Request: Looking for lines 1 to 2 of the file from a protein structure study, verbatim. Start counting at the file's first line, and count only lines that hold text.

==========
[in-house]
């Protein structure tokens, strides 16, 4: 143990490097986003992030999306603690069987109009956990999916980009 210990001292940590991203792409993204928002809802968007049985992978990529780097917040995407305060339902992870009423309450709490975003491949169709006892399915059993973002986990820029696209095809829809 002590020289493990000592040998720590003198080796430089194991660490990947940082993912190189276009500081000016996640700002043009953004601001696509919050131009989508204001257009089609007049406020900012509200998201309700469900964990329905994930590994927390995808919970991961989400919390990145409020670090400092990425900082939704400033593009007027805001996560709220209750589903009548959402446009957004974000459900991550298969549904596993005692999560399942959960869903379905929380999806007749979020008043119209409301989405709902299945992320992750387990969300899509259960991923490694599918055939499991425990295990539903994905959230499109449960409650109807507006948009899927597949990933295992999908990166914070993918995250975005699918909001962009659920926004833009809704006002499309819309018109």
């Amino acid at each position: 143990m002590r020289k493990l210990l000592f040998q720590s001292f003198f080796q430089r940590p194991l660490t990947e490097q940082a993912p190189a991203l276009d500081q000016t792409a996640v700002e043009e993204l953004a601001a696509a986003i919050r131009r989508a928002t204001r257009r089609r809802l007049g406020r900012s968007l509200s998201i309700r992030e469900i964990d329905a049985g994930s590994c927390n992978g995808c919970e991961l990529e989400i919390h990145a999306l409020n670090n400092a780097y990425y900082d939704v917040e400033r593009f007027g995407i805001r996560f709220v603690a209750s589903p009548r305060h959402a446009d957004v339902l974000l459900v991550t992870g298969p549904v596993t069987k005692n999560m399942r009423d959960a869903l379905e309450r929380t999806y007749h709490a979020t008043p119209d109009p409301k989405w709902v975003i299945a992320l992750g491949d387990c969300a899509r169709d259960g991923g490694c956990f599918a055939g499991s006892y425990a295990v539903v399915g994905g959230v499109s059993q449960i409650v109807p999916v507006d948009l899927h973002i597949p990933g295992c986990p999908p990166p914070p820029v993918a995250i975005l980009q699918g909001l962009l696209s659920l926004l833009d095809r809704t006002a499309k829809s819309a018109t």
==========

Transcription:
[in-house]
């Protein structure tokens, strides 16, 4: 143990490097986003992030999306603690069987109009956990999916980009 210990001292940590991203792409993204928002809802968007049985992978990529780097917040995407305060339902992870009423309450709490975003491949169709006892399915059993973002986990820029696209095809829809 002590020289493990000592040998720590003198080796430089194991660490990947940082993912190189276009500081000016996640700002043009953004601001696509919050131009989508204001257009089609007049406020900012509200998201309700469900964990329905994930590994927390995808919970991961989400919390990145409020670090400092990425900082939704400033593009007027805001996560709220209750589903009548959402446009957004974000459900991550298969549904596993005692999560399942959960869903379905929380999806007749979020008043119209409301989405709902299945992320992750387990969300899509259960991923490694599918055939499991425990295990539903994905959230499109449960409650109807507006948009899927597949990933295992999908990166914070993918995250975005699918909001962009659920926004833009809704006002499309819309018109």